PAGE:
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Rekha Chowdhary
I attribute my habit of reading books to the availability of reading material in my house when I was growing up. Both my parents were into reading books and magazines and my early memories are therefore linked with the reading material that was just lying around. While my father was a regular subscriber of Illustrated Weekly of India, Reader Digest and Imprint, my mother used to regularly read Hindi magazines like Dharamyug and Sarita.

Random Reflections

I remember eagerly waiting for the Illustrated Weekly week after week and to open it backwards – from the last page. The reason for this because the last pages contained the column ‘This week for you’ and four series of cartoons. As a child, this is what I could relate to in one of the best English magazine that was ever published in India. I still remember the two of the four cartoons that were carried in the magazine – Denis the Menace and Phantom. Later as I grew up I could appreciate the quality of the magazine and read some of the best political, cultural and social essays in this magazine. Readers’ Digest had lot of fun stuff – the small humour columns and some real life stories but it also used to have an abridged novel. My exposure to fiction, I think started with these abridged novels. Imprint was a serious literary kind of magazine and also contained fiction. One book that I distinctly remember having read in this magazine was Rosemary’s Baby – that was simultaneously absorbing and yet very scary.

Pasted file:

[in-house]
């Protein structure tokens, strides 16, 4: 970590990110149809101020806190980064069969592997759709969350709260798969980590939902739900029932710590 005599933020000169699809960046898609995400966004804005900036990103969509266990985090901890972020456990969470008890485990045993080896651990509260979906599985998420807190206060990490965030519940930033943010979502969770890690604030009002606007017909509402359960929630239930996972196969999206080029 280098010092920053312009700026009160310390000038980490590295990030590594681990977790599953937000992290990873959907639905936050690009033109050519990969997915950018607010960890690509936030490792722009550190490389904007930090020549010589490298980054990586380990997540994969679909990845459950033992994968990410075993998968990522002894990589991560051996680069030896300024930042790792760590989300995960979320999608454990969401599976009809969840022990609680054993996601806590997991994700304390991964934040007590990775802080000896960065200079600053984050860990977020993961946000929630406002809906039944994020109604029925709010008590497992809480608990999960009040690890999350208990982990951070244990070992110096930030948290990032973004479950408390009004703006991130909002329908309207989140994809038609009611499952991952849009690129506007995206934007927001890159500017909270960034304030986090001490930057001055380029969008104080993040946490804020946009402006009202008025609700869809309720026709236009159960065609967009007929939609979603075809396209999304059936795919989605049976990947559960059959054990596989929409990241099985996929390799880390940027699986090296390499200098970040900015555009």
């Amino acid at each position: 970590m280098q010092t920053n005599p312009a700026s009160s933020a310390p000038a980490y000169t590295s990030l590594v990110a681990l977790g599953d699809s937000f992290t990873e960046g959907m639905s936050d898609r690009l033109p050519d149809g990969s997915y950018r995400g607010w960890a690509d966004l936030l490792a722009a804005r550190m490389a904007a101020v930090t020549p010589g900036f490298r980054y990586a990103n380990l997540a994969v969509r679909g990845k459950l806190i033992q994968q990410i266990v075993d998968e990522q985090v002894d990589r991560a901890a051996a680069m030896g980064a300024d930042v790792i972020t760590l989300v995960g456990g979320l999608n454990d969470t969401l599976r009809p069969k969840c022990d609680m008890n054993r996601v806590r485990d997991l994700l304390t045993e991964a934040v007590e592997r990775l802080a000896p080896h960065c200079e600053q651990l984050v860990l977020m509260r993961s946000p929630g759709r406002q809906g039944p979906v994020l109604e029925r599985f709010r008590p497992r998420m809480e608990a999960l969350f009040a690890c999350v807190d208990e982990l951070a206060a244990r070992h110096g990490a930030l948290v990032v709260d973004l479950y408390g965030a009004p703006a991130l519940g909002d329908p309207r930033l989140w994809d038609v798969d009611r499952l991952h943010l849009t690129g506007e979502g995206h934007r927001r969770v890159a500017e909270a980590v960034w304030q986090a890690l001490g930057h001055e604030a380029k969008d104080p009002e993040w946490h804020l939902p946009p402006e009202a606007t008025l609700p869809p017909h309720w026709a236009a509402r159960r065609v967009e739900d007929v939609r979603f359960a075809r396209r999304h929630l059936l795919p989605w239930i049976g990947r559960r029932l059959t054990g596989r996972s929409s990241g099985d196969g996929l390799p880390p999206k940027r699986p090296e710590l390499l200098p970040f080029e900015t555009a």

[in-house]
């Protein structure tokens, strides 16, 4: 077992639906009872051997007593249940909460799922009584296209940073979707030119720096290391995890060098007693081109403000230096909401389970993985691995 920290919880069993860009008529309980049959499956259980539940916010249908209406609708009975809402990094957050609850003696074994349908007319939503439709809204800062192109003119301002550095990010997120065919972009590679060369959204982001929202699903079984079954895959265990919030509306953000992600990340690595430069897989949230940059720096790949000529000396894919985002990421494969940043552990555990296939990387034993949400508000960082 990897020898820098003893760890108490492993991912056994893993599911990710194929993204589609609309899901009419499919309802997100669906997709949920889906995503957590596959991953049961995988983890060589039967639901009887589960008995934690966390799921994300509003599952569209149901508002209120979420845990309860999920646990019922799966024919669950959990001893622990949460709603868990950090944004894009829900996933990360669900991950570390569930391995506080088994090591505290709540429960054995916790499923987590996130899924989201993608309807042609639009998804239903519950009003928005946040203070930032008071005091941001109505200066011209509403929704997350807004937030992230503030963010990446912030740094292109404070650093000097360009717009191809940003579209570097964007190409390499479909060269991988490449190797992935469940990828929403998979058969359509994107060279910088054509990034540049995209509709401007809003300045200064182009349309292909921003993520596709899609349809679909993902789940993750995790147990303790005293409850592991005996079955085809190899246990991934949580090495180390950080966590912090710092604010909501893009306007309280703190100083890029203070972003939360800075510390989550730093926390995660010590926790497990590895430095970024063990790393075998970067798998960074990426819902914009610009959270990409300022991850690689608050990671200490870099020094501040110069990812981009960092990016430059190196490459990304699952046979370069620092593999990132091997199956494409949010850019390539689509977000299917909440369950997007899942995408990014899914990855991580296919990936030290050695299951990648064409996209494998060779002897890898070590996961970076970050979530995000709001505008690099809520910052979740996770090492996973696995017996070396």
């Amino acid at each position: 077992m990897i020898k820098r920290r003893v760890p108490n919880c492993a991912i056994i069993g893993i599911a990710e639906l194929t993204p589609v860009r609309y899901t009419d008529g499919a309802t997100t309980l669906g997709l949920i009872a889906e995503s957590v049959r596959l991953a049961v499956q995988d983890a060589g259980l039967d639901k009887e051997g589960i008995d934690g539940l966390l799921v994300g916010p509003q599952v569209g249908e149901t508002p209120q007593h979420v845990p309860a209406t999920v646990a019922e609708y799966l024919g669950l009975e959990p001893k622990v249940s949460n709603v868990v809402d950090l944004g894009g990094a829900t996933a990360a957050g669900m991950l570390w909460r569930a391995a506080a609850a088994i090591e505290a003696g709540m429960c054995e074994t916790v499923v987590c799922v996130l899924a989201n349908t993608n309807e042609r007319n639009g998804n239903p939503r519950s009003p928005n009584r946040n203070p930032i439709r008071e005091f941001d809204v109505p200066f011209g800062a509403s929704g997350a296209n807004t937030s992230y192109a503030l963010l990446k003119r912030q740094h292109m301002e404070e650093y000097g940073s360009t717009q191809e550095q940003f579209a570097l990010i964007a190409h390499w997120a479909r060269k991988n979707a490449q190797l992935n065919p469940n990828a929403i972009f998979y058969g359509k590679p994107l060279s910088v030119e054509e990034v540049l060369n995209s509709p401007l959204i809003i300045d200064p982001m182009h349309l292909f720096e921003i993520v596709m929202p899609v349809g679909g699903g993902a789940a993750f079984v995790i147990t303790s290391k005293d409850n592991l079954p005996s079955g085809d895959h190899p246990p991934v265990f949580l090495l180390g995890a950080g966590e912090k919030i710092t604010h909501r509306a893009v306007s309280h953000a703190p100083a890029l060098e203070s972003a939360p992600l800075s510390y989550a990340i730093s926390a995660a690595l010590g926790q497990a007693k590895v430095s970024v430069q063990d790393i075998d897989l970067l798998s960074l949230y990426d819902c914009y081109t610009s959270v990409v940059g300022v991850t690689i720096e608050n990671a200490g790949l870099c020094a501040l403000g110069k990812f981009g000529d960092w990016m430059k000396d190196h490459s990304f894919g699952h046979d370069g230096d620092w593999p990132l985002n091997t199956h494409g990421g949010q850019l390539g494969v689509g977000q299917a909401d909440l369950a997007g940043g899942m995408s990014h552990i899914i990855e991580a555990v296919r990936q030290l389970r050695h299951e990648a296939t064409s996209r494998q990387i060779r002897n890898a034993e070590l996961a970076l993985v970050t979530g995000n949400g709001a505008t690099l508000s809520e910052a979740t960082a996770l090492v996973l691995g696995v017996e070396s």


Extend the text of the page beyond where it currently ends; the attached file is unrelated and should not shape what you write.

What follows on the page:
My interest in fiction was simultaneously groomed in Hindi and English. My mother was a fast reader and the monthly supply of six Hindi novels by VPP from the Hind Pocket Books would not be sufficient for her and she would often go for books on rent. The Hind Pocket Books provided the best of Hindi fiction – it was through these books that I could get acquainted with writers like Munshi Prem Chand, Sharat Chander, Tagore, Krishan Chander, Mohan Rakesh. My father meanwhile introduced me to fiction in English. He loved short stories of Thomas Hardy and Arthur Cannon O Dyle’s Sherlock Holmes stories. Having a degree and interest in Law, Erle Stanley Gardner’s Perry Mason series of novels were his favourite. Apart from this he had appreciation for classics and introduced us to Charles Dickens, Jane Austin and Leo Tolstoy and Pearl S Buck.
As I reached college, the College library further boosted my love for books. The Women’s College Srinagar, where I was studying, had two libraries, one for text books and the other containing general books. It is here that I got introduced to the popular English fiction of the time with the authors like Agatha Christie, Thomas Hadley Chase, Irving Stone, Daniel Steel, Harold Robbins, Irving Wallace.